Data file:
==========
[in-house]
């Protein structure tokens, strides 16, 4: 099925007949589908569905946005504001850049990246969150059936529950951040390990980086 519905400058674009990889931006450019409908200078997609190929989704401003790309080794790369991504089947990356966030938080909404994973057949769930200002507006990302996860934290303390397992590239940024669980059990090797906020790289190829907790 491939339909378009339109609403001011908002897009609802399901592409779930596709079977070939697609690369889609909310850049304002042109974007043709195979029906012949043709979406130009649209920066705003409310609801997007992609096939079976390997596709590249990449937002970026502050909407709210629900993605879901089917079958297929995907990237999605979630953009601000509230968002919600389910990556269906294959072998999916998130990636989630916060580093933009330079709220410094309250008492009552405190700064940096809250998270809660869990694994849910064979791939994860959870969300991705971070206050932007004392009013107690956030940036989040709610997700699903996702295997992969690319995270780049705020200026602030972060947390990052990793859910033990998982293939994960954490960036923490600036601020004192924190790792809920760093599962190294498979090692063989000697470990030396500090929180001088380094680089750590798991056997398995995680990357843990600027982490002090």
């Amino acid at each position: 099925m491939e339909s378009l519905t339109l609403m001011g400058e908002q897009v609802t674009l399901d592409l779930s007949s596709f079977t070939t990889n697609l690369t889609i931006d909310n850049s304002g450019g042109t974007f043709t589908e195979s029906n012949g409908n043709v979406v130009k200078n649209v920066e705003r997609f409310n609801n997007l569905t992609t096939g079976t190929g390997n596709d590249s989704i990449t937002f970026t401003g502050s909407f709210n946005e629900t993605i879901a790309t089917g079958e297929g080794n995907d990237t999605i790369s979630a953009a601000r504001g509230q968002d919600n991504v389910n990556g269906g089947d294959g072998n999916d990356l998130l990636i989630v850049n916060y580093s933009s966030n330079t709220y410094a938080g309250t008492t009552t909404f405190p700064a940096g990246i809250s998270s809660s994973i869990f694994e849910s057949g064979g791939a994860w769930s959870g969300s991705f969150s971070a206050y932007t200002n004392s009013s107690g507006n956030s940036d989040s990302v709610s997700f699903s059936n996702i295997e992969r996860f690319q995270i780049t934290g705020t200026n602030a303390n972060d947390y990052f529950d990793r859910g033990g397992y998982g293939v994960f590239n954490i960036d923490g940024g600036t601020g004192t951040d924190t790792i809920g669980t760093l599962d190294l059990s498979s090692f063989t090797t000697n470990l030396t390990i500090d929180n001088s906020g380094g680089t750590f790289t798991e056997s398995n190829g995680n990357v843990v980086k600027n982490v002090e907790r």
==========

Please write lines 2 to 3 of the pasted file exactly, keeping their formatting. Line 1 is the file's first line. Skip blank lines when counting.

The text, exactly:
């Protein structure tokens, strides 16, 4: 099925007949589908569905946005504001850049990246969150059936529950951040390990980086 519905400058674009990889931006450019409908200078997609190929989704401003790309080794790369991504089947990356966030938080909404994973057949769930200002507006990302996860934290303390397992590239940024669980059990090797906020790289190829907790 491939339909378009339109609403001011908002897009609802399901592409779930596709079977070939697609690369889609909310850049304002042109974007043709195979029906012949043709979406130009649209920066705003409310609801997007992609096939079976390997596709590249990449937002970026502050909407709210629900993605879901089917079958297929995907990237999605979630953009601000509230968002919600389910990556269906294959072998999916998130990636989630916060580093933009330079709220410094309250008492009552405190700064940096809250998270809660869990694994849910064979791939994860959870969300991705971070206050932007004392009013107690956030940036989040709610997700699903996702295997992969690319995270780049705020200026602030972060947390990052990793859910033990998982293939994960954490960036923490600036601020004192924190790792809920760093599962190294498979090692063989000697470990030396500090929180001088380094680089750590798991056997398995995680990357843990600027982490002090």
């Amino acid at each position: 099925m491939e339909s378009l519905t339109l609403m001011g400058e908002q897009v609802t674009l399901d592409l779930s007949s596709f079977t070939t990889n697609l690369t889609i931006d909310n850049s304002g450019g042109t974007f043709t589908e195979s029906n012949g409908n043709v979406v130009k200078n649209v920066e705003r997609f409310n609801n997007l569905t992609t096939g079976t190929g390997n596709d590249s989704i990449t937002f970026t401003g502050s909407f709210n946005e629900t993605i879901a790309t089917g079958e297929g080794n995907d990237t999605i790369s979630a953009a601000r504001g509230q968002d919600n991504v389910n990556g269906g089947d294959g072998n999916d990356l998130l990636i989630v850049n916060y580093s933009s966030n330079t709220y410094a938080g309250t008492t009552t909404f405190p700064a940096g990246i809250s998270s809660s994973i869990f694994e849910s057949g064979g791939a994860w769930s959870g969300s991705f969150s971070a206050y932007t200002n004392s009013s107690g507006n956030s940036d989040s990302v709610s997700f699903s059936n996702i295997e992969r996860f690319q995270i780049t934290g705020t200026n602030a303390n972060d947390y990052f529950d990793r859910g033990g397992y998982g293939v994960f590239n954490i960036d923490g940024g600036t601020g004192t951040d924190t790792i809920g669980t760093l599962d190294l059990s498979s090692f063989t090797t000697n470990l030396t390990i500090d929180n001088s906020g380094g680089t750590f790289t798991e056997s398995n190829g995680n990357v843990v980086k600027n982490v002090e907790r």